Alex Quian is a 23-year-old multi-hyphenate with a world of knowledge for his young age. He in an author, podcast host and the Executive Director of the Better Together Foundation—where he spreads the word on the life-changing effects of a service-driven life.
Below, some nuggets from our wide-ranging chat with Alex—including how acts of service teach empathy, how to maximize the college experience and why every young man could benefit from having a mentor.
d.RT: Alex, you’re a fellow Dallas-based entrepreneur. How did you hear about d.RT?
Alex: So my mentor, Greg Weatherford II, and I are actually both big fans of Neighborhood Goods, we think they’re a fabulous store—also based here, of course. And we saw that d.RT was being sold there and after digging around and learning more about the brand, we just thought that the mission behind your brand was really inspiring, and obviously something that would be of interest to both of us. And so, I reached out to you guys because I’m a big advocate for not only youth entrepreneurship, but also young men doing different things and pursuing their dreams.
d.RT: Well, we’re glad that you found us and that the synergy between our brands was the reason. You’re an impressive young man yourself … just 23 … a Cornell graduate … an author … the executive director of your own foundation, and someone with a life’s mission to spread the importance of service. How did you get so motivated—to both pave your own way and give back—at such a young age? Are your parents entrepreneurs?
Alex: You know, my parents actually did set a great example. They are both immigrants and always worked traditional jobs—but are extremely hardworking. And just through their dedication, they got educated and have made a very good life for themselves. So, I always had them as an example of hard work and how to stay driven. But I have to give a lot of credit to Greg—who is also the co-author of my book—as he’s truly shaped me in so many ways. He’s an entrepreneur savant in his own right—because he started when he was just 12 years old. He not only taught me what entrepreneurship was like, he showed me how attainable that is really can be. What I have found is that if you have not been exposed to that path, it can seem so daunting to begin. I think people get stuck on the how—and the where to begin. But it’s just like any other thing … you have to learn a little bit and just be dedicated to trying it out. Little by little. So, you know, I credit him for showing me so much of the ropes on this journey.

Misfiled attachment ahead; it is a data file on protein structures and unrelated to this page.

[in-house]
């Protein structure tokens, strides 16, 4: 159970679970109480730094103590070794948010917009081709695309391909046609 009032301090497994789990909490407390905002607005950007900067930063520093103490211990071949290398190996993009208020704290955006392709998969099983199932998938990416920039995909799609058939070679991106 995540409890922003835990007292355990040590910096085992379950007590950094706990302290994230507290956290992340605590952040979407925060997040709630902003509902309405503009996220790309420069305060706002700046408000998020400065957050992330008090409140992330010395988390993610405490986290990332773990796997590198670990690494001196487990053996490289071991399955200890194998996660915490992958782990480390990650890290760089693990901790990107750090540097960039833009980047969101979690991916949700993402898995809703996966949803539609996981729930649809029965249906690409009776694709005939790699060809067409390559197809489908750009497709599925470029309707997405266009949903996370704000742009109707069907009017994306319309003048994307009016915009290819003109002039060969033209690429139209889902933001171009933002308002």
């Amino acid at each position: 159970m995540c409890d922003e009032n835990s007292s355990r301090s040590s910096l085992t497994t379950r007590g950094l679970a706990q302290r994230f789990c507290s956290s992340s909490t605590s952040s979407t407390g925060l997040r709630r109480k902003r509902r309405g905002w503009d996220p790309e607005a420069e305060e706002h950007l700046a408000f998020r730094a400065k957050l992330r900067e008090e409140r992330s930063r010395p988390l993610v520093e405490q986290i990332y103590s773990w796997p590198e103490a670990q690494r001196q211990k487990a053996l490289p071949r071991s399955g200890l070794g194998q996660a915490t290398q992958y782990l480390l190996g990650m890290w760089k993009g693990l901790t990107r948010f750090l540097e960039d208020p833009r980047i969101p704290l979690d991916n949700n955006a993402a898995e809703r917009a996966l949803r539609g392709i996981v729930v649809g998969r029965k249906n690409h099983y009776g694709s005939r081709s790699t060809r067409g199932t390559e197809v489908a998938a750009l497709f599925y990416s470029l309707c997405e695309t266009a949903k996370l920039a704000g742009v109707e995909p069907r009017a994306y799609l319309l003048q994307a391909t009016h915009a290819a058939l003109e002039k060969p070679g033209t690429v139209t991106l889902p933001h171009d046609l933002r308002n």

d.RT: Excellent. We feel like it is interesting—and possibly deliberate—that you still refer to him as your mentor, even though you are now co-authors and colleagues. Does that word mentor carry some weight for you?
Alex: Absolutely. You know what, I think it's just an accurate label—there's still so much that I'm learning from him. I'm very fortunate to have someone who has such a wealth of knowledge in my life. But also, I think it's important to emphasize to people, especially other young people, that having a mentor is important and to really encourage them to maximize those relationships. Not to say you can't be successful without a mentor. But if you are able to find a good mentor, if you're fortunate enough to make a connection like that, it really is something that can be life-changing for you. You know, something that I've often heard, whenever I talk to, for example, the executives that have been on my Mentor Moments podcast, is the best way to use a mentor is to learn from their mistakes and to just kind of iterate upon what they've done and do it for yourself.
d.RT: Yes! Normalize the mentor/mentee relationship. We agree that there is a wealth of knowledge and value in young people finding someone to learn from who have already walked a similar path to their own. Tell us about the 30 Days of Service challenge that Greg recommended to you and how it changed your life—according to the title of your book?
Alex: The 30 Days of Service project was something that I did back in 2019. I had just graduated from college and I knew that I wanted to find a way to give back to my community, because I saw so many examples of community service through my work with Greg—who I had known for 3 years at that point. But also, while at Cornell, I had the opportunity to speak to so many different people, and learn about diverse backgrounds, and consequently, issues that I had never been exposed to. And so that confluence of things just made me want to give back in some way. But I didn't really know how, and so Greg was the one who suggested that I use my summer to do 30 different service projects. One, because that's a really great way to immerse myself in service and to see how I feel about it. But also, it was a way to explore 30 different causes, and just learn what area of the community really inspired me and where I felt I could best use my talents and interests. And to that effect, I did learn that something that's very important to me is youth education, and giving young people personal and professional development opportunities that they normally wouldn't have access to. So it's fair to say that that summer of service really changed my life because it led me to start a nonprofit and now write this book.
d.RT: It sounds like you were a born entrepreneur in search of their mission and you found it via those 30 days. So the book is your offering—your way to spread the message and to encourage young people to follow your path to find their own cause or passion?